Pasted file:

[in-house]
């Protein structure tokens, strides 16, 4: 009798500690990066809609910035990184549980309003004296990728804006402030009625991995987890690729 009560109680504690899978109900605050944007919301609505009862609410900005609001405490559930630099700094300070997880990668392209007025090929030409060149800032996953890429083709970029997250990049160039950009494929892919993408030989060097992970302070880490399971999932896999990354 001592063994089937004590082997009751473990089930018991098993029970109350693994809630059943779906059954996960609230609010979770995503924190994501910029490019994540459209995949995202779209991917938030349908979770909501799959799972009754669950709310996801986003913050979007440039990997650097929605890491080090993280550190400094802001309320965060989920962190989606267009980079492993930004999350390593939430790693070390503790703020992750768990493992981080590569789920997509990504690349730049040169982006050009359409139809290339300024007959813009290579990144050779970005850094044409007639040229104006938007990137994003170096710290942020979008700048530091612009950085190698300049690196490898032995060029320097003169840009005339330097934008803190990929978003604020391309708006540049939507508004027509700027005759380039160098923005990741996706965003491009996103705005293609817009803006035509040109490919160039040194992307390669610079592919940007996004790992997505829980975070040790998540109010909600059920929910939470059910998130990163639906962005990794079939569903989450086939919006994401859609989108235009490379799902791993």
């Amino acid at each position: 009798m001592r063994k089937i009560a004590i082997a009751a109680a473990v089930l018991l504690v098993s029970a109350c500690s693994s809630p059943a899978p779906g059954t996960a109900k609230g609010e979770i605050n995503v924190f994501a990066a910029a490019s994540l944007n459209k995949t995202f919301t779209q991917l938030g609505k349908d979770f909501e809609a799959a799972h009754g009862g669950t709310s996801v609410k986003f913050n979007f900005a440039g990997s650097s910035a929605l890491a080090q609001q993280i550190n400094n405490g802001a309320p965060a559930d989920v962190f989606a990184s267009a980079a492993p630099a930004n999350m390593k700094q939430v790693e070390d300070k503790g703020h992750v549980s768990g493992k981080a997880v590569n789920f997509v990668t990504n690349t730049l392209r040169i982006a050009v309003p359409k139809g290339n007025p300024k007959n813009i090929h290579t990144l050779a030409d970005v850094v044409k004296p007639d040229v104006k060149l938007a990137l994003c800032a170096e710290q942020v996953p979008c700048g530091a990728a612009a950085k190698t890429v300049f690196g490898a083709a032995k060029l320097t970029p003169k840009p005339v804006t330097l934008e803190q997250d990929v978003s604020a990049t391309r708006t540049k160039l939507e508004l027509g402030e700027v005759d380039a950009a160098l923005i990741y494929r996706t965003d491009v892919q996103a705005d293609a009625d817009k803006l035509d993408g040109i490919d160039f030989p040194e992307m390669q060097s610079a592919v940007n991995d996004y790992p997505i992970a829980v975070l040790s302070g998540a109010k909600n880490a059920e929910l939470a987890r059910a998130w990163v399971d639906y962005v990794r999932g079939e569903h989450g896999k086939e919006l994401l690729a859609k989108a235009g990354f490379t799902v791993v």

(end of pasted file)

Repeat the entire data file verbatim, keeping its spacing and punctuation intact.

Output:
[in-house]
């Protein structure tokens, strides 16, 4: 009798500690990066809609910035990184549980309003004296990728804006402030009625991995987890690729 009560109680504690899978109900605050944007919301609505009862609410900005609001405490559930630099700094300070997880990668392209007025090929030409060149800032996953890429083709970029997250990049160039950009494929892919993408030989060097992970302070880490399971999932896999990354 001592063994089937004590082997009751473990089930018991098993029970109350693994809630059943779906059954996960609230609010979770995503924190994501910029490019994540459209995949995202779209991917938030349908979770909501799959799972009754669950709310996801986003913050979007440039990997650097929605890491080090993280550190400094802001309320965060989920962190989606267009980079492993930004999350390593939430790693070390503790703020992750768990493992981080590569789920997509990504690349730049040169982006050009359409139809290339300024007959813009290579990144050779970005850094044409007639040229104006938007990137994003170096710290942020979008700048530091612009950085190698300049690196490898032995060029320097003169840009005339330097934008803190990929978003604020391309708006540049939507508004027509700027005759380039160098923005990741996706965003491009996103705005293609817009803006035509040109490919160039040194992307390669610079592919940007996004790992997505829980975070040790998540109010909600059920929910939470059910998130990163639906962005990794079939569903989450086939919006994401859609989108235009490379799902791993």
């Amino acid at each position: 009798m001592r063994k089937i009560a004590i082997a009751a109680a473990v089930l018991l504690v098993s029970a109350c500690s693994s809630p059943a899978p779906g059954t996960a109900k609230g609010e979770i605050n995503v924190f994501a990066a910029a490019s994540l944007n459209k995949t995202f919301t779209q991917l938030g609505k349908d979770f909501e809609a799959a799972h009754g009862g669950t709310s996801v609410k986003f913050n979007f900005a440039g990997s650097s910035a929605l890491a080090q609001q993280i550190n400094n405490g802001a309320p965060a559930d989920v962190f989606a990184s267009a980079a492993p630099a930004n999350m390593k700094q939430v790693e070390d300070k503790g703020h992750v549980s768990g493992k981080a997880v590569n789920f997509v990668t990504n690349t730049l392209r040169i982006a050009v309003p359409k139809g290339n007025p300024k007959n813009i090929h290579t990144l050779a030409d970005v850094v044409k004296p007639d040229v104006k060149l938007a990137l994003c800032a170096e710290q942020v996953p979008c700048g530091a990728a612009a950085k190698t890429v300049f690196g490898a083709a032995k060029l320097t970029p003169k840009p005339v804006t330097l934008e803190q997250d990929v978003s604020a990049t391309r708006t540049k160039l939507e508004l027509g402030e700027v005759d380039a950009a160098l923005i990741y494929r996706t965003d491009v892919q996103a705005d293609a009625d817009k803006l035509d993408g040109i490919d160039f030989p040194e992307m390669q060097s610079a592919v940007n991995d996004y790992p997505i992970a829980v975070l040790s302070g998540a109010k909600n880490a059920e929910l939470a987890r059910a998130w990163v399971d639906y962005v990794r999932g079939e569903h989450g896999k086939e919006l994401l690729a859609k989108a235009g990354f490379t799902v791993v």